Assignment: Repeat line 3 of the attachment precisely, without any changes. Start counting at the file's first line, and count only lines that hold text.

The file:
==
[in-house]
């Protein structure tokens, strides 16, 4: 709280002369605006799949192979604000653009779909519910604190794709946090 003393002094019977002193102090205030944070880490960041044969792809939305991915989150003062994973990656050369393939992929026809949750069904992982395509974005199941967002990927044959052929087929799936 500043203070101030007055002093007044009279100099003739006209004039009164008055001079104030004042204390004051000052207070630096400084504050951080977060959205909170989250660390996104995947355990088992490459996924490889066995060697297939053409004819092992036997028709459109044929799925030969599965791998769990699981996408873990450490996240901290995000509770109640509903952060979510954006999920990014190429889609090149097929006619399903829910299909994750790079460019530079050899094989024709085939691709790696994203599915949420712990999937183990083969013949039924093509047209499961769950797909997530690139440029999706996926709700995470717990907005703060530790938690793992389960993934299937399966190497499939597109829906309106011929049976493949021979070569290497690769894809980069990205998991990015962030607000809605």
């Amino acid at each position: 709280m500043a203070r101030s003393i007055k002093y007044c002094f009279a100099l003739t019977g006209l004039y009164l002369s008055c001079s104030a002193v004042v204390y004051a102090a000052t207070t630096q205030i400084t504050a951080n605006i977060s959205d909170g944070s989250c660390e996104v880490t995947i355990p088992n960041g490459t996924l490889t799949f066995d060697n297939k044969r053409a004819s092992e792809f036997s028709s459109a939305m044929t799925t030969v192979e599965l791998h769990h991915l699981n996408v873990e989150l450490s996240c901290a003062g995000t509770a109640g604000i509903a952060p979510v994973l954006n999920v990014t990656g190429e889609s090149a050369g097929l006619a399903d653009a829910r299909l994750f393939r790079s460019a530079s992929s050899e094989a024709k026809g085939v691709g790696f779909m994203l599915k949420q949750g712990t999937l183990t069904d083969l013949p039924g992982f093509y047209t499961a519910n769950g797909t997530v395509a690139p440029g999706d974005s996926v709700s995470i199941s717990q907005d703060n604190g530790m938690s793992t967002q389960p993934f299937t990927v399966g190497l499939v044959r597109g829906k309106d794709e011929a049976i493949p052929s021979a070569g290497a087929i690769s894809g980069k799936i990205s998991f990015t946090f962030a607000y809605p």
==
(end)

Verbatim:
């Amino acid at each position: 709280m500043a203070r101030s003393i007055k002093y007044c002094f009279a100099l003739t019977g006209l004039y009164l002369s008055c001079s104030a002193v004042v204390y004051a102090a000052t207070t630096q205030i400084t504050a951080n605006i977060s959205d909170g944070s989250c660390e996104v880490t995947i355990p088992n960041g490459t996924l490889t799949f066995d060697n297939k044969r053409a004819s092992e792809f036997s028709s459109a939305m044929t799925t030969v192979e599965l791998h769990h991915l699981n996408v873990e989150l450490s996240c901290a003062g995000t509770a109640g604000i509903a952060p979510v994973l954006n999920v990014t990656g190429e889609s090149a050369g097929l006619a399903d653009a829910r299909l994750f393939r790079s460019a530079s992929s050899e094989a024709k026809g085939v691709g790696f779909m994203l599915k949420q949750g712990t999937l183990t069904d083969l013949p039924g992982f093509y047209t499961a519910n769950g797909t997530v395509a690139p440029g999706d974005s996926v709700s995470i199941s717990q907005d703060n604190g530790m938690s793992t967002q389960p993934f299937t990927v399966g190497l499939v044959r597109g829906k309106d794709e011929a049976i493949p052929s021979a070569g290497a087929i690769s894809g980069k799936i990205s998991f990015t946090f962030a607000y809605p």